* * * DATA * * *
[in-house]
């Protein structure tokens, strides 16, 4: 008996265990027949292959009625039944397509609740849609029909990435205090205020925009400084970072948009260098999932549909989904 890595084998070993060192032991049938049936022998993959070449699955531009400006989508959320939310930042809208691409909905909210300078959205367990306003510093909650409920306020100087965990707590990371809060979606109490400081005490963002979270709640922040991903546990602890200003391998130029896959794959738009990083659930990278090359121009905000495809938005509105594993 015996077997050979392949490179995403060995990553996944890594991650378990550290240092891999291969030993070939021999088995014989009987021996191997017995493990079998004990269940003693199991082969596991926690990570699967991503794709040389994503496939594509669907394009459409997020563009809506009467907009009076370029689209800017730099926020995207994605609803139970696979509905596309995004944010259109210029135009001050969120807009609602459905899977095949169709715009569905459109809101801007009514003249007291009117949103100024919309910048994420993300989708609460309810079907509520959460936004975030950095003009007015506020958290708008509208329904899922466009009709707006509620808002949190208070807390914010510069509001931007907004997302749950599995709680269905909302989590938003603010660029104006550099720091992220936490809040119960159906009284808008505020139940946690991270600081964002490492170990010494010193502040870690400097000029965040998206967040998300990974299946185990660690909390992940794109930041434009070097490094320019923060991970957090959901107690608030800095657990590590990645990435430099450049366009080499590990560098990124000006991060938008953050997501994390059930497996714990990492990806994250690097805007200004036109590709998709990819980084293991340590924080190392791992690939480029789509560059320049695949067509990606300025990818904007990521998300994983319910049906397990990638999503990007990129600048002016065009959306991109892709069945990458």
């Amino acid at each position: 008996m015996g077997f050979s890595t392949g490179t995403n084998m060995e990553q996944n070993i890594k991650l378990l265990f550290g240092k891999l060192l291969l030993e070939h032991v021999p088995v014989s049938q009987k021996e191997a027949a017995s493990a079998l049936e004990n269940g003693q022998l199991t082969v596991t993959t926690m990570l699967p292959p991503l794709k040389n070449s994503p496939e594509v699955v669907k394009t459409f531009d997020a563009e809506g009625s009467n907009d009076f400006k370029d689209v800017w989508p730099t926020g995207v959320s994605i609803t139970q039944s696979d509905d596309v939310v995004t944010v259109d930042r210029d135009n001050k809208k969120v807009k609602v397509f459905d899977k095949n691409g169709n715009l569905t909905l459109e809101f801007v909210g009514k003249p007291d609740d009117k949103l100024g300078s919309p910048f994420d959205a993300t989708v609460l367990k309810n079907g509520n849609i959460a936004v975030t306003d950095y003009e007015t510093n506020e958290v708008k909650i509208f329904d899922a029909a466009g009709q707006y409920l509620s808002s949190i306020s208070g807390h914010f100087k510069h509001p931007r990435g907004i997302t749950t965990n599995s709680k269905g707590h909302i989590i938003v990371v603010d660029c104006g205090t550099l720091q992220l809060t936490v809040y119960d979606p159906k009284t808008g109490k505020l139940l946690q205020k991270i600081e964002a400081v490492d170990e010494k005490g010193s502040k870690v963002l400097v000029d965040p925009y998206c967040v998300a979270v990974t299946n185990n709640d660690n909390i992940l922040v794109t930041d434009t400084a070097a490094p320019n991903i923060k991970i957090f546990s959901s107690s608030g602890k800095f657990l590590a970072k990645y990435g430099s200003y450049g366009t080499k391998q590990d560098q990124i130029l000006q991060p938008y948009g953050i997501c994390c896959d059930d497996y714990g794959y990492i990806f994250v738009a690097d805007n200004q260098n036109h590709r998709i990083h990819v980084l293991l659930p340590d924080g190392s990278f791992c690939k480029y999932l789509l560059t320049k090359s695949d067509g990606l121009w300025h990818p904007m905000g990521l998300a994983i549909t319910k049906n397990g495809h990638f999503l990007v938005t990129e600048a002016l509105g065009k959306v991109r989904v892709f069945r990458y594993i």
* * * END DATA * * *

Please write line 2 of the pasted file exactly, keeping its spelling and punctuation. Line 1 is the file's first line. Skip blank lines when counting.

């Protein structure tokens, strides 16, 4: 008996265990027949292959009625039944397509609740849609029909990435205090205020925009400084970072948009260098999932549909989904 890595084998070993060192032991049938049936022998993959070449699955531009400006989508959320939310930042809208691409909905909210300078959205367990306003510093909650409920306020100087965990707590990371809060979606109490400081005490963002979270709640922040991903546990602890200003391998130029896959794959738009990083659930990278090359121009905000495809938005509105594993 015996077997050979392949490179995403060995990553996944890594991650378990550290240092891999291969030993070939021999088995014989009987021996191997017995493990079998004990269940003693199991082969596991926690990570699967991503794709040389994503496939594509669907394009459409997020563009809506009467907009009076370029689209800017730099926020995207994605609803139970696979509905596309995004944010259109210029135009001050969120807009609602459905899977095949169709715009569905459109809101801007009514003249007291009117949103100024919309910048994420993300989708609460309810079907509520959460936004975030950095003009007015506020958290708008509208329904899922466009009709707006509620808002949190208070807390914010510069509001931007907004997302749950599995709680269905909302989590938003603010660029104006550099720091992220936490809040119960159906009284808008505020139940946690991270600081964002490492170990010494010193502040870690400097000029965040998206967040998300990974299946185990660690909390992940794109930041434009070097490094320019923060991970957090959901107690608030800095657990590590990645990435430099450049366009080499590990560098990124000006991060938008953050997501994390059930497996714990990492990806994250690097805007200004036109590709998709990819980084293991340590924080190392791992690939480029789509560059320049695949067509990606300025990818904007990521998300994983319910049906397990990638999503990007990129600048002016065009959306991109892709069945990458």